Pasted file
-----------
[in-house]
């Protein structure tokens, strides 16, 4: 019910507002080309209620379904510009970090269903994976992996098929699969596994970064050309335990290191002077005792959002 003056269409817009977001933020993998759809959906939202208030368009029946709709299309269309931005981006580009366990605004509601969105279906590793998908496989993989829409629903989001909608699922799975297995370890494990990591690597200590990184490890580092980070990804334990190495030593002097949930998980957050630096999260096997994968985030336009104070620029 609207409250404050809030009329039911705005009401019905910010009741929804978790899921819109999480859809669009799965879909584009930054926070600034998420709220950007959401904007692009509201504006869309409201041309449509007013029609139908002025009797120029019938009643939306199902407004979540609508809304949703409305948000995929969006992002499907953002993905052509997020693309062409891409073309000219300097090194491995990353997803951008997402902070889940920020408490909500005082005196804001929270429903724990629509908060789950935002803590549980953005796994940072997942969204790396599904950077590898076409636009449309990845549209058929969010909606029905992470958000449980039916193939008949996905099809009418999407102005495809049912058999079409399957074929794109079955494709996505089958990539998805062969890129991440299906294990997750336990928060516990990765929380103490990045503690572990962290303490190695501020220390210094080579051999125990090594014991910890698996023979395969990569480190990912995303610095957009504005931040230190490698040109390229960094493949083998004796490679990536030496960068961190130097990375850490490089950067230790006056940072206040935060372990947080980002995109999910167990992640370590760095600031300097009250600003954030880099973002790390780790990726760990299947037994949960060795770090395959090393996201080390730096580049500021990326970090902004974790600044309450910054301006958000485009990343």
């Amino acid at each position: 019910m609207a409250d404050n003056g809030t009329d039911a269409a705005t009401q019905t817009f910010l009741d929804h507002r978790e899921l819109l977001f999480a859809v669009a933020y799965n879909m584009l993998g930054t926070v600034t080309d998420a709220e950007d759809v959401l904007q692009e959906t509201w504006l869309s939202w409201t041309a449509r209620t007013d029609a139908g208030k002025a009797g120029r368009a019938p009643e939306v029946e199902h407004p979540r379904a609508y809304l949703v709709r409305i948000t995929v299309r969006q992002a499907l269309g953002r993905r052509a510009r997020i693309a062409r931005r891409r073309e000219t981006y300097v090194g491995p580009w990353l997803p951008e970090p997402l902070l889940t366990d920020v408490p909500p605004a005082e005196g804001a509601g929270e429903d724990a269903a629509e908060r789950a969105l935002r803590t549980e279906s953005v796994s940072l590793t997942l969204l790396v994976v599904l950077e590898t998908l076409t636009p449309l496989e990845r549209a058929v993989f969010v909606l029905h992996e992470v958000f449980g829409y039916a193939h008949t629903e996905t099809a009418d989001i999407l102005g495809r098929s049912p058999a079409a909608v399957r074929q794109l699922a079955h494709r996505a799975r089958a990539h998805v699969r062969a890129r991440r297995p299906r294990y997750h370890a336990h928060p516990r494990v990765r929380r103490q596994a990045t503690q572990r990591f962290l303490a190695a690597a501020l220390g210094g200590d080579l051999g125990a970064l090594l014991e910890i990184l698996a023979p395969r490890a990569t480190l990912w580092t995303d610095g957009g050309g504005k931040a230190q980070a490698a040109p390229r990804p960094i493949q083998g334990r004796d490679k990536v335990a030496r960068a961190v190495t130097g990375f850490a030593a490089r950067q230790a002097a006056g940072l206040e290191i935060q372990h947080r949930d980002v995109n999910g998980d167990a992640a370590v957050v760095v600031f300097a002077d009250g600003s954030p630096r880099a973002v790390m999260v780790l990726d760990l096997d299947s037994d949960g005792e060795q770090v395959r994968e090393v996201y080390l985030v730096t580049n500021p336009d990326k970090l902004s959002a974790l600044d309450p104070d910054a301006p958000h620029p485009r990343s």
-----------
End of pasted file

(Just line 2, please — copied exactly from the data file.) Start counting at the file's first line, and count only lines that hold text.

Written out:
């Protein structure tokens, strides 16, 4: 019910507002080309209620379904510009970090269903994976992996098929699969596994970064050309335990290191002077005792959002 003056269409817009977001933020993998759809959906939202208030368009029946709709299309269309931005981006580009366990605004509601969105279906590793998908496989993989829409629903989001909608699922799975297995370890494990990591690597200590990184490890580092980070990804334990190495030593002097949930998980957050630096999260096997994968985030336009104070620029 609207409250404050809030009329039911705005009401019905910010009741929804978790899921819109999480859809669009799965879909584009930054926070600034998420709220950007959401904007692009509201504006869309409201041309449509007013029609139908002025009797120029019938009643939306199902407004979540609508809304949703409305948000995929969006992002499907953002993905052509997020693309062409891409073309000219300097090194491995990353997803951008997402902070889940920020408490909500005082005196804001929270429903724990629509908060789950935002803590549980953005796994940072997942969204790396599904950077590898076409636009449309990845549209058929969010909606029905992470958000449980039916193939008949996905099809009418999407102005495809049912058999079409399957074929794109079955494709996505089958990539998805062969890129991440299906294990997750336990928060516990990765929380103490990045503690572990962290303490190695501020220390210094080579051999125990090594014991910890698996023979395969990569480190990912995303610095957009504005931040230190490698040109390229960094493949083998004796490679990536030496960068961190130097990375850490490089950067230790006056940072206040935060372990947080980002995109999910167990992640370590760095600031300097009250600003954030880099973002790390780790990726760990299947037994949960060795770090395959090393996201080390730096580049500021990326970090902004974790600044309450910054301006958000485009990343």